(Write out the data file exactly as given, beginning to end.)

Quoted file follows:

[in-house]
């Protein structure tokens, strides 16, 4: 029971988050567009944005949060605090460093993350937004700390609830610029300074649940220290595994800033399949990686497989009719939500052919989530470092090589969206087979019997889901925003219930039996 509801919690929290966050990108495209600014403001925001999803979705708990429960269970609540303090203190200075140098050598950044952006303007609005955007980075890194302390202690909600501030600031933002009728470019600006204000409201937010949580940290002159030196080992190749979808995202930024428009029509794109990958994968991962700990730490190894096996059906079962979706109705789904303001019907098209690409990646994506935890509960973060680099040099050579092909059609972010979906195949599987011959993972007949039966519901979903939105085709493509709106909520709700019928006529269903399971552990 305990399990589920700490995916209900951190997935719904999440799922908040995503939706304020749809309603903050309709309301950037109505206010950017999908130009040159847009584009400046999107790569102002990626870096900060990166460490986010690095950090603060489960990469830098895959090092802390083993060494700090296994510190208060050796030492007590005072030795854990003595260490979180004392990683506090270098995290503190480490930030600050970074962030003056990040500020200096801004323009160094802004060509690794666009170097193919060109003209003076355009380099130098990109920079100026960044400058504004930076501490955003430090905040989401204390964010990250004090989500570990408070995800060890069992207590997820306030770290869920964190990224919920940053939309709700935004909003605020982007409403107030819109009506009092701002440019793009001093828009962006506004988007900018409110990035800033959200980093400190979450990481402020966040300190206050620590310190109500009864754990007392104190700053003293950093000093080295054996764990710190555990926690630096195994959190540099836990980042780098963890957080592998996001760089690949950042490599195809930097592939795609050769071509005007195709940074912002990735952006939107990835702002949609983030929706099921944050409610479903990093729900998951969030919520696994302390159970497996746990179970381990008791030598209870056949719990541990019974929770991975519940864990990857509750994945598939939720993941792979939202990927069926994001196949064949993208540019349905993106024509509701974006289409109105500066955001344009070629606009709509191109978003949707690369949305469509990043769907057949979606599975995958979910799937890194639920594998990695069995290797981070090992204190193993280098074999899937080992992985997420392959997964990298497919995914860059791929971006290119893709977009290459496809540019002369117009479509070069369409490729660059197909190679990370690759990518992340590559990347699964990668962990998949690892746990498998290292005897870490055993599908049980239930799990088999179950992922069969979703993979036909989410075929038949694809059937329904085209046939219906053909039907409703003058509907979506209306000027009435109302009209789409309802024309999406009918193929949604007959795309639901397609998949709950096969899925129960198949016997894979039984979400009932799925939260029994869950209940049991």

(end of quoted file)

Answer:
[in-house]
């Protein structure tokens, strides 16, 4: 029971988050567009944005949060605090460093993350937004700390609830610029300074649940220290595994800033399949990686497989009719939500052919989530470092090589969206087979019997889901925003219930039996 509801919690929290966050990108495209600014403001925001999803979705708990429960269970609540303090203190200075140098050598950044952006303007609005955007980075890194302390202690909600501030600031933002009728470019600006204000409201937010949580940290002159030196080992190749979808995202930024428009029509794109990958994968991962700990730490190894096996059906079962979706109705789904303001019907098209690409990646994506935890509960973060680099040099050579092909059609972010979906195949599987011959993972007949039966519901979903939105085709493509709106909520709700019928006529269903399971552990 305990399990589920700490995916209900951190997935719904999440799922908040995503939706304020749809309603903050309709309301950037109505206010950017999908130009040159847009584009400046999107790569102002990626870096900060990166460490986010690095950090603060489960990469830098895959090092802390083993060494700090296994510190208060050796030492007590005072030795854990003595260490979180004392990683506090270098995290503190480490930030600050970074962030003056990040500020200096801004323009160094802004060509690794666009170097193919060109003209003076355009380099130098990109920079100026960044400058504004930076501490955003430090905040989401204390964010990250004090989500570990408070995800060890069992207590997820306030770290869920964190990224919920940053939309709700935004909003605020982007409403107030819109009506009092701002440019793009001093828009962006506004988007900018409110990035800033959200980093400190979450990481402020966040300190206050620590310190109500009864754990007392104190700053003293950093000093080295054996764990710190555990926690630096195994959190540099836990980042780098963890957080592998996001760089690949950042490599195809930097592939795609050769071509005007195709940074912002990735952006939107990835702002949609983030929706099921944050409610479903990093729900998951969030919520696994302390159970497996746990179970381990008791030598209870056949719990541990019974929770991975519940864990990857509750994945598939939720993941792979939202990927069926994001196949064949993208540019349905993106024509509701974006289409109105500066955001344009070629606009709509191109978003949707690369949305469509990043769907057949979606599975995958979910799937890194639920594998990695069995290797981070090992204190193993280098074999899937080992992985997420392959997964990298497919995914860059791929971006290119893709977009290459496809540019002369117009479509070069369409490729660059197909190679990370690759990518992340590559990347699964990668962990998949690892746990498998290292005897870490055993599908049980239930799990088999179950992922069969979703993979036909989410075929038949694809059937329904085209046939219906053909039907409703003058509907979506209306000027009435109302009209789409309802024309999406009918193929949604007959795309639901397609998949709950096969899925129960198949016997894979039984979400009932799925939260029994869950209940049991």